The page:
My Life as a Zucchini, a French stop-motion animation film based on a novel by Gilles Paris, is one of the best animated films from last year. It was nominated for an Academy Award, a Golden Globe, and scads other international awards. With themes and tone reminiscent of a Wes Anderson film (particularly Moonrise Kingdom), My Life as a Zucchini is a simply sweet and heartwarming story about community, adoption, and finding family.
When Zucchini’s alcoholic mother dies in a freak accident (for which he blames himself), Zucchini is taken to a children’s home (his father having run off we don’t know how long ago). Thankfully, the adults who are around Zucchini in his new life–Raymond the police officer, the headmistress, the teachers–are all much kinder than Zucchini’s mother was. All of the children in the home have sad stories: parents with mental illness or drug problems, parents who are in jail, abuse, traumatic incidences–the list goes on. As Simon, the school’s resident tough guy, says, “We’re all the same. There’s nobody left to love us.” When a new girl, Camille, is brought to the home, Zucchini is instantly taken with her. Not only does Camille not take any crap from Simon, but she has her own tragic history, just like Zucchini. Life at the home is relatively pleasant–certainly better than where any of the children came from–but not without its trials. Time and time again, the children look out for one another; they become a close-knit family. Throughout the story, this family grows and changes, and eventually branches out, but this family they have been adopted into is far more loving than the biological families of each of the children.
Psalm 68:5 says that God is “A father of the fatherless,” and My Life as a Zucchini creates a beautiful picture of that–particularly at the end when Raymond adopts Zucchini and Camille. Furthermore, I don’t think it’s much of a stretch to say that this little community of children gives us a picture of the body of Christ, even with their individual flaws (or maybe especially with their flaws). I Corinthians 12 says that God has composed the body of Christ “so that there may be no division in the body, but that the members may have the same care for one another. And if one member suffers, all the members suffer with it; if one member is honored, all the members rejoice with it.” (v. 25-26) In spite of all the normal childish bickering and teasing, the children stick together–when one is sad or hurting, they all suffer; when one has reason to celebrate they all rejoice. This also extends to the adults at the school (the headmistress and the teachers) as well as the police officer, Raymond. They all really do act like a family–like one body–flaws and all.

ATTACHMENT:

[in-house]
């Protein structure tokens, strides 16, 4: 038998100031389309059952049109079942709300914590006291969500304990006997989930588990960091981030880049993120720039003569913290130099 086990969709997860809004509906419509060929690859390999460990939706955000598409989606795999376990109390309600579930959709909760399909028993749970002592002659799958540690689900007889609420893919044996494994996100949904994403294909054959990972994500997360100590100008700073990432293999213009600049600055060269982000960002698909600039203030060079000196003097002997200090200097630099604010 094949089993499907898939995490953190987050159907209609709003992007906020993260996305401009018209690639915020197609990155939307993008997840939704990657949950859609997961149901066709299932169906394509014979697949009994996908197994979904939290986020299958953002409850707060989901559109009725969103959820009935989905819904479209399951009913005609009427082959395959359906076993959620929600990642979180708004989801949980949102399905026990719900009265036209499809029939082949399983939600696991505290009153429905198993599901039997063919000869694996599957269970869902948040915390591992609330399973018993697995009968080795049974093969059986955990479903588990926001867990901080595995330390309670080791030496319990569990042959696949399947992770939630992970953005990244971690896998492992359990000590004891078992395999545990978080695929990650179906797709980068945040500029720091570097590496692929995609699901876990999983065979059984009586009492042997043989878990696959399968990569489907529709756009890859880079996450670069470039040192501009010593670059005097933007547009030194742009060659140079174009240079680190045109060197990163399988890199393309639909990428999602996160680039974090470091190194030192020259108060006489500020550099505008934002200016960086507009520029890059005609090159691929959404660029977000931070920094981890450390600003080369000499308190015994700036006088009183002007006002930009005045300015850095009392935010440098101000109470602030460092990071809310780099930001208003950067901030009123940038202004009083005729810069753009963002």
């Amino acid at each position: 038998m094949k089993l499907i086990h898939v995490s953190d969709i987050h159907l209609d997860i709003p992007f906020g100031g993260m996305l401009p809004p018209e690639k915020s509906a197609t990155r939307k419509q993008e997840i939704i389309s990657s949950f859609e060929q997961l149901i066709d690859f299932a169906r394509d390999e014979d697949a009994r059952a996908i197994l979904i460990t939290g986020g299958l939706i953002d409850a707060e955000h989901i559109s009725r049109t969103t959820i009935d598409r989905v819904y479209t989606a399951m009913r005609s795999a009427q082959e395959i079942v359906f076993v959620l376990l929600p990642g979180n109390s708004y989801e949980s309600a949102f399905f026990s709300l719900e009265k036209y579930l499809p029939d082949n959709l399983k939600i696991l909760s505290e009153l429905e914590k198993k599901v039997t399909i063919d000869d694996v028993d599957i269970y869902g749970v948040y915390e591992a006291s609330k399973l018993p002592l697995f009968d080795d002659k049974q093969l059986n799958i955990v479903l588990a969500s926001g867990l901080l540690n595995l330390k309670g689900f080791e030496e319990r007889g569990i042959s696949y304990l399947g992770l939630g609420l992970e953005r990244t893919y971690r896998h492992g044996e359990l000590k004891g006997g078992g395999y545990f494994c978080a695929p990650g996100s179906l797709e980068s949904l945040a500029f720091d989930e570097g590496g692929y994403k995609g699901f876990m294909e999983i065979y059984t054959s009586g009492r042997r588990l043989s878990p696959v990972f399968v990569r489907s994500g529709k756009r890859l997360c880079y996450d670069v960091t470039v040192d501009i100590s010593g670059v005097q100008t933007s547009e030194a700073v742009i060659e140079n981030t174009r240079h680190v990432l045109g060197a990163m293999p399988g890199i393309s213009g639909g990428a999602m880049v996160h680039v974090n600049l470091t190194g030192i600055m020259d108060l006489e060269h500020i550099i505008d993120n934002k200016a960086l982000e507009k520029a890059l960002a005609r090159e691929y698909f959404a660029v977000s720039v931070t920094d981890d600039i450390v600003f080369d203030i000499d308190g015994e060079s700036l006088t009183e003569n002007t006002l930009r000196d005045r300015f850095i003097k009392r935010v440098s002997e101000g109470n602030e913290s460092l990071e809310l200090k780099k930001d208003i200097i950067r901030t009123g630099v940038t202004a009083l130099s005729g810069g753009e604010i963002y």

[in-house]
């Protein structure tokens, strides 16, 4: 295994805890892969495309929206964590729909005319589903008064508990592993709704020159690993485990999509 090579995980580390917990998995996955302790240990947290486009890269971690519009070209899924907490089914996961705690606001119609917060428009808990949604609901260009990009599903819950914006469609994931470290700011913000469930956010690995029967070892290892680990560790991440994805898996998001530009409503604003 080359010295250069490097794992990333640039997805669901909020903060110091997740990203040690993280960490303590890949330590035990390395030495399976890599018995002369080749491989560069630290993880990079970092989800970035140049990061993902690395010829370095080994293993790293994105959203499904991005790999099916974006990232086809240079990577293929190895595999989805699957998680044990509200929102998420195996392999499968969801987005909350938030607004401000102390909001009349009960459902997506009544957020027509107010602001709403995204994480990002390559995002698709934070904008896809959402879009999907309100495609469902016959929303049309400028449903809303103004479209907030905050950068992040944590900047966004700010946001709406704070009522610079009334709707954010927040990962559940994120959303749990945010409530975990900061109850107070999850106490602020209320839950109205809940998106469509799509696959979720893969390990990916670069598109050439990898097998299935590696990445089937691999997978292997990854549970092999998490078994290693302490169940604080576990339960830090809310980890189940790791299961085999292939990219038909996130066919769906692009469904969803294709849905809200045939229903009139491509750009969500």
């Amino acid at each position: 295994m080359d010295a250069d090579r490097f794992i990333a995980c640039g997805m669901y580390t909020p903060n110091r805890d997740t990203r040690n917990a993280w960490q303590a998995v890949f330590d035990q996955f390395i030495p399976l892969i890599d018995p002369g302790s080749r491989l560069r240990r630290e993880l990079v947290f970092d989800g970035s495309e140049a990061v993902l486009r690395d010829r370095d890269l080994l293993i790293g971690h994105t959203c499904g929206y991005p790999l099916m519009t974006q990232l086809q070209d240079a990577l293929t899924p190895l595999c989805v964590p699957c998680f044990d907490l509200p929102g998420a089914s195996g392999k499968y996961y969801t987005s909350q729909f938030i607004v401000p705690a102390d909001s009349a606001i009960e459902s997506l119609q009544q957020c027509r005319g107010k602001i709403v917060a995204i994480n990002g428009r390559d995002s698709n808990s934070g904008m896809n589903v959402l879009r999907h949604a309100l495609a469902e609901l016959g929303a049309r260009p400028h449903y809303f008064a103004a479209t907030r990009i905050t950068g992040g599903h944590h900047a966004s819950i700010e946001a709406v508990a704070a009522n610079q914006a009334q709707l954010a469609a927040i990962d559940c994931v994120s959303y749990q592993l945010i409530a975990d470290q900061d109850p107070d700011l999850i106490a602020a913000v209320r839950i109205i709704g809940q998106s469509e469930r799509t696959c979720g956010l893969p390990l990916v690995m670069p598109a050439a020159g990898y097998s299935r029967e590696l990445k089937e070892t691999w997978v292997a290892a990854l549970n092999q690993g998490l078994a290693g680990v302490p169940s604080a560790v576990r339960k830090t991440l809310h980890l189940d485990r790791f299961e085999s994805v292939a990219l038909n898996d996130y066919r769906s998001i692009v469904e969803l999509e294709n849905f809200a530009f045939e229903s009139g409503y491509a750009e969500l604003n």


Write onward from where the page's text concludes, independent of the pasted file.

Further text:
In addition to the film’s thematic beauty, the design and the animation are beautiful as well. The way the characters and environments are designed is charming and unique–and a little reminiscent of a child’s drawings. And the animators achieved astonishingly subtle expressions on the characters’ faces.
In American culture we have come to equate animated movies with children’s movies: if it’s animated, it’s for kids. In other parts of the world, animation is an art form unrelegated to a specific demographic. Though My Life as a Zucchini IS animated, and many of the characters are children, the film is full of heavy subject matter and contains some more mature content. Be advised, this movie is rated PG-13 for good reason. And while I typically prefer to watch foreign films in their original languages, the English dub with Nick Offerman, Ellen Page, Amy Sedaris, and Will Forte is well worth the watch. My Life as a Zucchini is now available on Blu Ray and digital, so check it out and prepare for “all the feels.”